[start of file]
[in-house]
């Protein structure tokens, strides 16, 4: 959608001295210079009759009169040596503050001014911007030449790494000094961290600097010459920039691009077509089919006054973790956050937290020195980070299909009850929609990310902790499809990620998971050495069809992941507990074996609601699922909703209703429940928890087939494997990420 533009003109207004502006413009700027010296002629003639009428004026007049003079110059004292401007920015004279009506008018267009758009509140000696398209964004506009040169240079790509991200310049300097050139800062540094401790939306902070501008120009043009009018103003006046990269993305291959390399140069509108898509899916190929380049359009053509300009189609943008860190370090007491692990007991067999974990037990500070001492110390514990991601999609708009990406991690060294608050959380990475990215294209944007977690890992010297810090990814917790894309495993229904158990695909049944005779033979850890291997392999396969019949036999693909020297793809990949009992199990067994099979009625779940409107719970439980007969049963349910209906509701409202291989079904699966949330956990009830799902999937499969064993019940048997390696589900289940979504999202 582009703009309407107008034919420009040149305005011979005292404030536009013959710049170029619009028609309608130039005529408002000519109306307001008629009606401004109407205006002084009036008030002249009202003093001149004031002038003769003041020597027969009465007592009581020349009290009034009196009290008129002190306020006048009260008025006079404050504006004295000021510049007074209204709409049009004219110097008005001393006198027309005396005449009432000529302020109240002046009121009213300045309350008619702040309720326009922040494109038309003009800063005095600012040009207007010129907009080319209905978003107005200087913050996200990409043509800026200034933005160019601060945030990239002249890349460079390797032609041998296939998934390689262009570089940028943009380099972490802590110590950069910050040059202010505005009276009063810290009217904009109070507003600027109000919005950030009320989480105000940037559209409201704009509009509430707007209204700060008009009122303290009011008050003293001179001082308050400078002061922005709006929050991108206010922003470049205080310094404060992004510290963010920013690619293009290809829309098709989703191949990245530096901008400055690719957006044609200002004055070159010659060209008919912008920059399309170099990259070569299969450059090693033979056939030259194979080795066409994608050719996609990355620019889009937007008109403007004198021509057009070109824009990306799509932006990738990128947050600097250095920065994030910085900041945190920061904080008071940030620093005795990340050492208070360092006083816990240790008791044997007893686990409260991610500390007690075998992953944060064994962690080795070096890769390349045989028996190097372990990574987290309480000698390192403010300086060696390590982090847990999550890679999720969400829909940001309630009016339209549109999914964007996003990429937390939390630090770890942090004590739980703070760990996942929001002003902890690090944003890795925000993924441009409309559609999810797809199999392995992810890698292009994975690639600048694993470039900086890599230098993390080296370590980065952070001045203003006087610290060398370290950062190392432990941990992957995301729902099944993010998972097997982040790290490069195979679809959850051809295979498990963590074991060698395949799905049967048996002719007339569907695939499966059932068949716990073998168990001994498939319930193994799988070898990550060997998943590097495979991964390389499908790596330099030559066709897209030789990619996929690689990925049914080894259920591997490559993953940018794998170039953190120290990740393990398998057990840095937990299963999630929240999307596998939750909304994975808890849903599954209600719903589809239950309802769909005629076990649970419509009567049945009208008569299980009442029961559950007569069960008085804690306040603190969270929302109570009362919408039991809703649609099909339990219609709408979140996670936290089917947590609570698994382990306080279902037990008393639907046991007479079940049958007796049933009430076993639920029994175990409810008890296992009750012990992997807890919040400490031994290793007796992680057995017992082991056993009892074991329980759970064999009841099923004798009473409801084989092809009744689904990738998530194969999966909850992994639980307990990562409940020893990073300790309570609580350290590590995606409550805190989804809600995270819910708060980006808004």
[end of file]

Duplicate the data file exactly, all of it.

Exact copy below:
[in-house]
């Protein structure tokens, strides 16, 4: 959608001295210079009759009169040596503050001014911007030449790494000094961290600097010459920039691009077509089919006054973790956050937290020195980070299909009850929609990310902790499809990620998971050495069809992941507990074996609601699922909703209703429940928890087939494997990420 533009003109207004502006413009700027010296002629003639009428004026007049003079110059004292401007920015004279009506008018267009758009509140000696398209964004506009040169240079790509991200310049300097050139800062540094401790939306902070501008120009043009009018103003006046990269993305291959390399140069509108898509899916190929380049359009053509300009189609943008860190370090007491692990007991067999974990037990500070001492110390514990991601999609708009990406991690060294608050959380990475990215294209944007977690890992010297810090990814917790894309495993229904158990695909049944005779033979850890291997392999396969019949036999693909020297793809990949009992199990067994099979009625779940409107719970439980007969049963349910209906509701409202291989079904699966949330956990009830799902999937499969064993019940048997390696589900289940979504999202 582009703009309407107008034919420009040149305005011979005292404030536009013959710049170029619009028609309608130039005529408002000519109306307001008629009606401004109407205006002084009036008030002249009202003093001149004031002038003769003041020597027969009465007592009581020349009290009034009196009290008129002190306020006048009260008025006079404050504006004295000021510049007074209204709409049009004219110097008005001393006198027309005396005449009432000529302020109240002046009121009213300045309350008619702040309720326009922040494109038309003009800063005095600012040009207007010129907009080319209905978003107005200087913050996200990409043509800026200034933005160019601060945030990239002249890349460079390797032609041998296939998934390689262009570089940028943009380099972490802590110590950069910050040059202010505005009276009063810290009217904009109070507003600027109000919005950030009320989480105000940037559209409201704009509009509430707007209204700060008009009122303290009011008050003293001179001082308050400078002061922005709006929050991108206010922003470049205080310094404060992004510290963010920013690619293009290809829309098709989703191949990245530096901008400055690719957006044609200002004055070159010659060209008919912008920059399309170099990259070569299969450059090693033979056939030259194979080795066409994608050719996609990355620019889009937007008109403007004198021509057009070109824009990306799509932006990738990128947050600097250095920065994030910085900041945190920061904080008071940030620093005795990340050492208070360092006083816990240790008791044997007893686990409260991610500390007690075998992953944060064994962690080795070096890769390349045989028996190097372990990574987290309480000698390192403010300086060696390590982090847990999550890679999720969400829909940001309630009016339209549109999914964007996003990429937390939390630090770890942090004590739980703070760990996942929001002003902890690090944003890795925000993924441009409309559609999810797809199999392995992810890698292009994975690639600048694993470039900086890599230098993390080296370590980065952070001045203003006087610290060398370290950062190392432990941990992957995301729902099944993010998972097997982040790290490069195979679809959850051809295979498990963590074991060698395949799905049967048996002719007339569907695939499966059932068949716990073998168990001994498939319930193994799988070898990550060997998943590097495979991964390389499908790596330099030559066709897209030789990619996929690689990925049914080894259920591997490559993953940018794998170039953190120290990740393990398998057990840095937990299963999630929240999307596998939750909304994975808890849903599954209600719903589809239950309802769909005629076990649970419509009567049945009208008569299980009442029961559950007569069960008085804690306040603190969270929302109570009362919408039991809703649609099909339990219609709408979140996670936290089917947590609570698994382990306080279902037990008393639907046991007479079940049958007796049933009430076993639920029994175990409810008890296992009750012990992997807890919040400490031994290793007796992680057995017992082991056993009892074991329980759970064999009841099923004798009473409801084989092809009744689904990738998530194969999966909850992994639980307990990562409940020893990073300790309570609580350290590590995606409550805190989804809600995270819910708060980006808004």